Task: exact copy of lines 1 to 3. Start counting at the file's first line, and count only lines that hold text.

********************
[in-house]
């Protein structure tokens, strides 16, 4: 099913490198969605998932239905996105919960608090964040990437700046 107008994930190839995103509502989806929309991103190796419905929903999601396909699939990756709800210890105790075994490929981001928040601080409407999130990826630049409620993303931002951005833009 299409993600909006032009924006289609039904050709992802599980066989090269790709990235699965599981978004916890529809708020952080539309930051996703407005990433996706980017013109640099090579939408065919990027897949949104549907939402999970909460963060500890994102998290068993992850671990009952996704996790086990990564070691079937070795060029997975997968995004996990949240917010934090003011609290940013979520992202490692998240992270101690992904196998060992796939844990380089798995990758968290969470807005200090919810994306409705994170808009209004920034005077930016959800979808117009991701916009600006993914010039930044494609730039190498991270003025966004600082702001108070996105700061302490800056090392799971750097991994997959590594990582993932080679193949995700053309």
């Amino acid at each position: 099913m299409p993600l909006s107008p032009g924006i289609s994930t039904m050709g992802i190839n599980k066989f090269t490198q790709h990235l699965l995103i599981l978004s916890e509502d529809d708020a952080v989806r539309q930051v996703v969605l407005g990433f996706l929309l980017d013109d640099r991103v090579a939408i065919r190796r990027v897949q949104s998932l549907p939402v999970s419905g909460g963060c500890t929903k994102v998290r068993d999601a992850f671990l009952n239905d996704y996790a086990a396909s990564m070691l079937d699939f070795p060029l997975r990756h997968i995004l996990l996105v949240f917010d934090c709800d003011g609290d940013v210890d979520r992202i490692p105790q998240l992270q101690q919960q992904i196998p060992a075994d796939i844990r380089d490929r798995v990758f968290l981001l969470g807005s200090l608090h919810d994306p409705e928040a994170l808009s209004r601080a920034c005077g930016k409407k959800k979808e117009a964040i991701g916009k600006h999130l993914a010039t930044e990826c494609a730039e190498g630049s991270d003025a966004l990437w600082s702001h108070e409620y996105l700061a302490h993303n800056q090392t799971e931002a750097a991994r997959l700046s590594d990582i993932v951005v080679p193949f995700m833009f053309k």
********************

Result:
[in-house]
């Protein structure tokens, strides 16, 4: 099913490198969605998932239905996105919960608090964040990437700046 107008994930190839995103509502989806929309991103190796419905929903999601396909699939990756709800210890105790075994490929981001928040601080409407999130990826630049409620993303931002951005833009 299409993600909006032009924006289609039904050709992802599980066989090269790709990235699965599981978004916890529809708020952080539309930051996703407005990433996706980017013109640099090579939408065919990027897949949104549907939402999970909460963060500890994102998290068993992850671990009952996704996790086990990564070691079937070795060029997975997968995004996990949240917010934090003011609290940013979520992202490692998240992270101690992904196998060992796939844990380089798995990758968290969470807005200090919810994306409705994170808009209004920034005077930016959800979808117009991701916009600006993914010039930044494609730039190498991270003025966004600082702001108070996105700061302490800056090392799971750097991994997959590594990582993932080679193949995700053309």
């Amino acid at each position: 099913m299409p993600l909006s107008p032009g924006i289609s994930t039904m050709g992802i190839n599980k066989f090269t490198q790709h990235l699965l995103i599981l978004s916890e509502d529809d708020a952080v989806r539309q930051v996703v969605l407005g990433f996706l929309l980017d013109d640099r991103v090579a939408i065919r190796r990027v897949q949104s998932l549907p939402v999970s419905g909460g963060c500890t929903k994102v998290r068993d999601a992850f671990l009952n239905d996704y996790a086990a396909s990564m070691l079937d699939f070795p060029l997975r990756h997968i995004l996990l996105v949240f917010d934090c709800d003011g609290d940013v210890d979520r992202i490692p105790q998240l992270q101690q919960q992904i196998p060992a075994d796939i844990r380089d490929r798995v990758f968290l981001l969470g807005s200090l608090h919810d994306p409705e928040a994170l808009s209004r601080a920034c005077g930016k409407k959800k979808e117009a964040i991701g916009k600006h999130l993914a010039t930044e990826c494609a730039e190498g630049s991270d003025a966004l990437w600082s702001h108070e409620y996105l700061a302490h993303n800056q090392t799971e931002a750097a991994r997959l700046s590594d990582i993932v951005v080679p193949f995700m833009f053309k």